GDS understood that the faster hardware is able to crunch more workload and thus sends Runtime Load balancing information that advises the clients to send more work requests inclined towards the faster hardware relative to the slower resources.
This is a neat capability wherein customers can transparently phase in faster and efficient infrastructure resources and GDS allows them to take advantage of the newer hardware by pushing more workload to it and reaps the benefits of the efficient resources. Thus, GDS does intelligent load balancing even across asymmetrical database servers.
Locality: Customers can also set preferences on which region the given applications should connect to. With the Locality attribute, GDS controls geographical affinity between clients and databases.
With the Locality attribute set to ANYWHERE, the client connections and work requests are routed to the best database in any region that satisfies CLB and RLB goals for the given Global Service. For example:
GDSCTL>add service -service sales_reader_srvc -gdspool sales –locality ANYWHERE – preferred_all
With the Locality attribute set to LOCAL_ONLY, the client connections and work requests are routed to the best database in the client’s local region that satisfies CLB and RLB goals for the given Global Service. For example:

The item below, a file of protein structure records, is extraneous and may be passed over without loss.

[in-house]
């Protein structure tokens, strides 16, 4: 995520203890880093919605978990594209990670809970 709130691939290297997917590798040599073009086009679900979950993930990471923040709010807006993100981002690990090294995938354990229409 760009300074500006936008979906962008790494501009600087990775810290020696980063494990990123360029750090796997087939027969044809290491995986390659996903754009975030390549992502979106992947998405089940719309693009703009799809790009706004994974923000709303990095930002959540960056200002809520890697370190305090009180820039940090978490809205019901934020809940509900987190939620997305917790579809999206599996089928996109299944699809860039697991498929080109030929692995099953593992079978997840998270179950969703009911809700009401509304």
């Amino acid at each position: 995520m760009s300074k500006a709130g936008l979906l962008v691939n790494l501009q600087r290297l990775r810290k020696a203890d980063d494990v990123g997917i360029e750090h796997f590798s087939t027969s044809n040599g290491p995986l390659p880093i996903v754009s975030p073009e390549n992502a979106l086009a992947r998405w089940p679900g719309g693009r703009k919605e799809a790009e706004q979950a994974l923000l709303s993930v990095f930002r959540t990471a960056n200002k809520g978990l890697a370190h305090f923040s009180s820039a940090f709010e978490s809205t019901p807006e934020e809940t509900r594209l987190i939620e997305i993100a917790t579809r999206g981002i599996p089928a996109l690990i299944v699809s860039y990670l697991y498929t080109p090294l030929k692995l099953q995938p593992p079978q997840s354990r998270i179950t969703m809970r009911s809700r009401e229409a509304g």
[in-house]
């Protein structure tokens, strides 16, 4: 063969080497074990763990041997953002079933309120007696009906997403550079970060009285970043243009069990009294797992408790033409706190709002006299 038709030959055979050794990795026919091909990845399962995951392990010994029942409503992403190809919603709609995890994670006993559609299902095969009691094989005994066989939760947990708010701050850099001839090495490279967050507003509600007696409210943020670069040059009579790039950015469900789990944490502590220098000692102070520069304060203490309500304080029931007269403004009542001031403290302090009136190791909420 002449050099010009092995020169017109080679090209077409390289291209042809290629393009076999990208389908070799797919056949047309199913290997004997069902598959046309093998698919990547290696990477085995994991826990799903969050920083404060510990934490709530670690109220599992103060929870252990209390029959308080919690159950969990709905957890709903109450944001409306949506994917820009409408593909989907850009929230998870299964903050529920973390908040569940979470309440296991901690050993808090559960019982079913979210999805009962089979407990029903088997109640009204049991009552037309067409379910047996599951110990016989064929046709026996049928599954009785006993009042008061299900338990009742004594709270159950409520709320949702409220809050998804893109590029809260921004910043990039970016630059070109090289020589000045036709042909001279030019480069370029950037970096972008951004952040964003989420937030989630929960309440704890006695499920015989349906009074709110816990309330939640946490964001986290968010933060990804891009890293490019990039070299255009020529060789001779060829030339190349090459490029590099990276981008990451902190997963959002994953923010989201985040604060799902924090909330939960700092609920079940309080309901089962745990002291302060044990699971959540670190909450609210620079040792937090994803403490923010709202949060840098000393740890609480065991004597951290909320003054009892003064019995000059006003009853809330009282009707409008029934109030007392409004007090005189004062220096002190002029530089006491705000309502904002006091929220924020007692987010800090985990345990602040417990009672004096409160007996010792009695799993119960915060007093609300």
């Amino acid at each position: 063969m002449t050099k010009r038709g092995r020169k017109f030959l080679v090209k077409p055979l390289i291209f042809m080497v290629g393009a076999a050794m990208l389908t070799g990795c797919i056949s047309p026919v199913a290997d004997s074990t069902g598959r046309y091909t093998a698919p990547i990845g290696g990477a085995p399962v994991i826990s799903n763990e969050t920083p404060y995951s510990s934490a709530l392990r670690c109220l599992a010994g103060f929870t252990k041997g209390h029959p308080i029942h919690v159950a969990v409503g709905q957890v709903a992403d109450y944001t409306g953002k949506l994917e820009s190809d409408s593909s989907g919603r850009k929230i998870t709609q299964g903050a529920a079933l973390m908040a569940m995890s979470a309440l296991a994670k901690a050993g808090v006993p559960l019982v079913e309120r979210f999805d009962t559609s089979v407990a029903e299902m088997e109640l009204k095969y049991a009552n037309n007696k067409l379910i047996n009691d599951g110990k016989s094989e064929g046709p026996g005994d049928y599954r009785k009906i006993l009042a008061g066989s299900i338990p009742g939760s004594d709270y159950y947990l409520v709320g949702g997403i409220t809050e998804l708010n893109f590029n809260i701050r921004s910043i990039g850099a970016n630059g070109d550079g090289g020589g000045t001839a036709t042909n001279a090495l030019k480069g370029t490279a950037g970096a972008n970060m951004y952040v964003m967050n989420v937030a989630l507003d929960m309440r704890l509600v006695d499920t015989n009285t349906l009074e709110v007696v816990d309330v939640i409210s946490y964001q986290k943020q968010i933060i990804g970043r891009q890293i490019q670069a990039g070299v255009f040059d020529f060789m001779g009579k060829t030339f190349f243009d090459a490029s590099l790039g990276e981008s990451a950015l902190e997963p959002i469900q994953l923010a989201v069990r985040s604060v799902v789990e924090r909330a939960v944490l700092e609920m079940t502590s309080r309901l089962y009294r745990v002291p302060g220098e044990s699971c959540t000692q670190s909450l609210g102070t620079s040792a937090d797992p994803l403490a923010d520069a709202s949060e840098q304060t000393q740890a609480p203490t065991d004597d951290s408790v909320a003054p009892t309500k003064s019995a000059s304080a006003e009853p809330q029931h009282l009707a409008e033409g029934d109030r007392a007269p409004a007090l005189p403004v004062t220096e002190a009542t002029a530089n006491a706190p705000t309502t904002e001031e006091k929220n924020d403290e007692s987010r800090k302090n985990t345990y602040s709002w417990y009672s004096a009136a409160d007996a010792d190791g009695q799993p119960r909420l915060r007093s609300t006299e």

GDSCTL>add service -service sales_reader_srvc -gdspool sales –locality LOCAL_ONLY – preferred_all
With the Locality attribute set to LOCAL_ONLY -REGION_FAILOVER, the client connections and work requests are routed to the best database in the client’s local region that satisfies CLB and RLB goals for the given Global Service. If no DB in local region offers a service, client request is forwarded to the best database in another region. For example:
GDSCTL>add service -service sales_reader_srvc -gdspool sales –locality LOCAL_ONLY –region_failover –preferred_all